“In an interesting biographical sketch of his late lamented friend Dr. Turner, Professor Christison confirms, by subsequent experience, the opinion formerly given respecting the noxious operation of the sulphurous or muriatic acid gas upon plants. He describes their action as so energetic, that, in the course of two days, the whole vegetation of various species of plants may be destroyed by quantities so minute as to be altogether inappreciable by the senses.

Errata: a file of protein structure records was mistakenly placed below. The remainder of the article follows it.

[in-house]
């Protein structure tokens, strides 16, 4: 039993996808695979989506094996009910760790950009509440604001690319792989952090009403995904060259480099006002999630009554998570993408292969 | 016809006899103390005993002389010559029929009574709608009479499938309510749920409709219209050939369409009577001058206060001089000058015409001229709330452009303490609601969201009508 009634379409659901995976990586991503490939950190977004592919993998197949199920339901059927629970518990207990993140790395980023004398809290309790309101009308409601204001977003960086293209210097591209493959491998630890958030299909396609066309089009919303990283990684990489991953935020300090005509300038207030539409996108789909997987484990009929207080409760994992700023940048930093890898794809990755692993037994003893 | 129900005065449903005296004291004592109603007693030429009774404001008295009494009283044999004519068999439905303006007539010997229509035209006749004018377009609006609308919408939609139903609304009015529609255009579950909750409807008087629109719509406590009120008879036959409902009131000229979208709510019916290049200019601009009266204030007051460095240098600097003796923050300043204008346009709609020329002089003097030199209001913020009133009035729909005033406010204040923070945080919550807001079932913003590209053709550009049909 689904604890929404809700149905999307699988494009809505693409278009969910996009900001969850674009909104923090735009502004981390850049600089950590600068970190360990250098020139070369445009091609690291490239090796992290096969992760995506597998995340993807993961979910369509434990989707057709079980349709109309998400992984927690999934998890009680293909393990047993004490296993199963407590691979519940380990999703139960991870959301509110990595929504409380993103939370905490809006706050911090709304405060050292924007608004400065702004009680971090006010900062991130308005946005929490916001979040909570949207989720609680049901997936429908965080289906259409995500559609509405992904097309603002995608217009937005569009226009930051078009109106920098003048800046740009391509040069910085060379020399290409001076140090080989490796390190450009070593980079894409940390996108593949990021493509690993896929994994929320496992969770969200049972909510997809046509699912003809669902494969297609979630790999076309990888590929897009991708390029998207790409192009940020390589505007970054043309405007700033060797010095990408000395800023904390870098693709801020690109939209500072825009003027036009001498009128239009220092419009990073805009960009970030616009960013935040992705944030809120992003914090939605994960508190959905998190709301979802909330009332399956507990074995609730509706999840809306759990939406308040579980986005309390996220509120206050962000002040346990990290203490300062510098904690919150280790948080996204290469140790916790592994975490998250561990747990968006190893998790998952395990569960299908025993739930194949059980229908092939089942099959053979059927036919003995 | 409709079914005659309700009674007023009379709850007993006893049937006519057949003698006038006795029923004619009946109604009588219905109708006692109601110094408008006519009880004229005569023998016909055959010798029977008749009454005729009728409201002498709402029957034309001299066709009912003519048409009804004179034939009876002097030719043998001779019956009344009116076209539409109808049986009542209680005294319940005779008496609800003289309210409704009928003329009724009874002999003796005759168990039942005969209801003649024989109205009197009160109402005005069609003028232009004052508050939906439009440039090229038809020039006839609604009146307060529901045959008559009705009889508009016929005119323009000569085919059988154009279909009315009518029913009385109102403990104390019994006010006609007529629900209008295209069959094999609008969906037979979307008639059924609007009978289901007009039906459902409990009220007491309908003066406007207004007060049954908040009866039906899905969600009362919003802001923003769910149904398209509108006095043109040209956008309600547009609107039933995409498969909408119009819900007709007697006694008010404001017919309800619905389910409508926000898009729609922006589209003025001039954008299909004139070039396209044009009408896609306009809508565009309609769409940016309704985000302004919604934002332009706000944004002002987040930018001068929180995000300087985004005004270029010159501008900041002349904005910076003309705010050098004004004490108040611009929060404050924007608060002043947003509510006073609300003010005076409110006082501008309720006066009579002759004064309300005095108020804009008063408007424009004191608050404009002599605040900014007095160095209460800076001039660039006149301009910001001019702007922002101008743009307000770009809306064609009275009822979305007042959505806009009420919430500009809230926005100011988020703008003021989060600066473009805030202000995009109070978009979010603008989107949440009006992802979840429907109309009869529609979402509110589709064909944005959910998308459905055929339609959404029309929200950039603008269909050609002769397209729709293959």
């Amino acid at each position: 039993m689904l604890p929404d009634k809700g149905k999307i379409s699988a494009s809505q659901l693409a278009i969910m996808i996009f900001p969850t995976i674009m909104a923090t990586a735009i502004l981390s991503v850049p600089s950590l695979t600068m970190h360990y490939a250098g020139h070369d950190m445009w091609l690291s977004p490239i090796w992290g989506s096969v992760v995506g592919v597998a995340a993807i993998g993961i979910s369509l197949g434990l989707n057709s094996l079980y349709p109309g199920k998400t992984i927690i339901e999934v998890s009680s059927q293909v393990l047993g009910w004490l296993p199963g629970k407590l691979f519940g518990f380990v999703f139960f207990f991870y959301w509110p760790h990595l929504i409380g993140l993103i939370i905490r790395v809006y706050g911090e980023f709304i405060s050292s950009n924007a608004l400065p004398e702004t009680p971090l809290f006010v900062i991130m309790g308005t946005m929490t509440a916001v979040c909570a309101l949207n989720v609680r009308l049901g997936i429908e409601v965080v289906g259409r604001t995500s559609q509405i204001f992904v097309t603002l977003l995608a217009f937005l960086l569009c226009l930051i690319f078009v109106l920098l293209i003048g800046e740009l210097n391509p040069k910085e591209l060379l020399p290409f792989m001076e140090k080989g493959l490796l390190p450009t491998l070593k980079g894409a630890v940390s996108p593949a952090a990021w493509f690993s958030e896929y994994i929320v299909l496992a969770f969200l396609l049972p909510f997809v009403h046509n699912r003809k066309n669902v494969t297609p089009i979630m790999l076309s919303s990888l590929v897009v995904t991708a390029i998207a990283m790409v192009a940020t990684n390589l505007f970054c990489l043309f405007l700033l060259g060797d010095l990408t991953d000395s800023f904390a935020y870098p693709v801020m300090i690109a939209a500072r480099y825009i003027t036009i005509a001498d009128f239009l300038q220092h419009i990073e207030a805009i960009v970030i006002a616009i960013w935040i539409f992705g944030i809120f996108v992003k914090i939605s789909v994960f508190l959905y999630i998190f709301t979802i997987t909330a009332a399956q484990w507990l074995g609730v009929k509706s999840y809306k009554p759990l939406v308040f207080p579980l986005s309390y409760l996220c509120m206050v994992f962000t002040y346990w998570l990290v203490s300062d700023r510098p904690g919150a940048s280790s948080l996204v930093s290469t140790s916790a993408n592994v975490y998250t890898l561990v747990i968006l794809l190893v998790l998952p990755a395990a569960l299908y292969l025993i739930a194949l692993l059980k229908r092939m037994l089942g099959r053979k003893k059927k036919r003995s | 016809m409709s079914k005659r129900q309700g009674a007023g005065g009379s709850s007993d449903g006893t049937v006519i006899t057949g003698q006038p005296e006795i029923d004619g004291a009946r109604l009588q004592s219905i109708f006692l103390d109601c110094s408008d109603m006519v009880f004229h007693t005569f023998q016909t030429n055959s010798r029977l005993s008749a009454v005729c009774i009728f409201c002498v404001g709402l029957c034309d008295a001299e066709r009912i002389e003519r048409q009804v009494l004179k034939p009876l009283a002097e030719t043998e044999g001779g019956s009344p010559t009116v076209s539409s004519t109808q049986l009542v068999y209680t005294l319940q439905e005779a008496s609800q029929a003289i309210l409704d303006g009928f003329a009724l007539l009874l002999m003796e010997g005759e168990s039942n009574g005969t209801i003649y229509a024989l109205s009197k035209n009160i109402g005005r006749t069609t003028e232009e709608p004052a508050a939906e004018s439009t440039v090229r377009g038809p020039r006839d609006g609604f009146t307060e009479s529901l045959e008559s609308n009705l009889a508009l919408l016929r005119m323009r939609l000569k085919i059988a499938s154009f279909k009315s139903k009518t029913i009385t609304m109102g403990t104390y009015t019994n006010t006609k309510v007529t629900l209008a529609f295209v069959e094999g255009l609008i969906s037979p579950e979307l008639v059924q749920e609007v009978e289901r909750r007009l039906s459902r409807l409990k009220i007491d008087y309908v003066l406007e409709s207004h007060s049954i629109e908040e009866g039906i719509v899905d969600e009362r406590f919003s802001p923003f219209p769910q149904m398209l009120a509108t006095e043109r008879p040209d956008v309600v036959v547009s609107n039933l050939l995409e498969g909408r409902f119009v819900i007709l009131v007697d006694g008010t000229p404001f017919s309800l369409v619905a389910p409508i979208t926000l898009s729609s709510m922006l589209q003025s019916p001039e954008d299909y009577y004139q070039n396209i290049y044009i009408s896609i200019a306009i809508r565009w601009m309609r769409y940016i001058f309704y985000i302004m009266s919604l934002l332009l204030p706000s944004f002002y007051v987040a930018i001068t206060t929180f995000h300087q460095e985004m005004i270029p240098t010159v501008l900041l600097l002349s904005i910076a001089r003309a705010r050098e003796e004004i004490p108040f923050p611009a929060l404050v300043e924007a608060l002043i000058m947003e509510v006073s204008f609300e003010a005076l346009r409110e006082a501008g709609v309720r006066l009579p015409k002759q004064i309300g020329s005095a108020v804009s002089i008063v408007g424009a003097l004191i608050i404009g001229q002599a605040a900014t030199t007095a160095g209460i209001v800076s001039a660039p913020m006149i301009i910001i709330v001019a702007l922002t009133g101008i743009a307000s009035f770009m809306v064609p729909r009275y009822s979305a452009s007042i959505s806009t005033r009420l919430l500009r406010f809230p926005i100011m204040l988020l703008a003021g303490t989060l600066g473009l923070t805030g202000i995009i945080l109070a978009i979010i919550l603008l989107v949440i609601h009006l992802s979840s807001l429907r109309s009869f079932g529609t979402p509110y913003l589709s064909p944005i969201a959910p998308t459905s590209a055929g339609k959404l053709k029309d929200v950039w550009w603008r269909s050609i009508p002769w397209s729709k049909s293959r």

On two occasions he was able to trace the identical effects of the same kind of works (the black ash manufactory) on the great scale, which his friend and

himself witnessed in their researches. In one instance the devastation committed was enormous, vegetation being for the most part miserably stunted, or blasted altogether, to a distance of fully a third of a mile from the works, in the prevailing direction of the wind. Against the evils arising from such a vitiated atmosphere, the plan of Mr. Ward provides effectual protection, as the success of his own establishment amply demonstrates."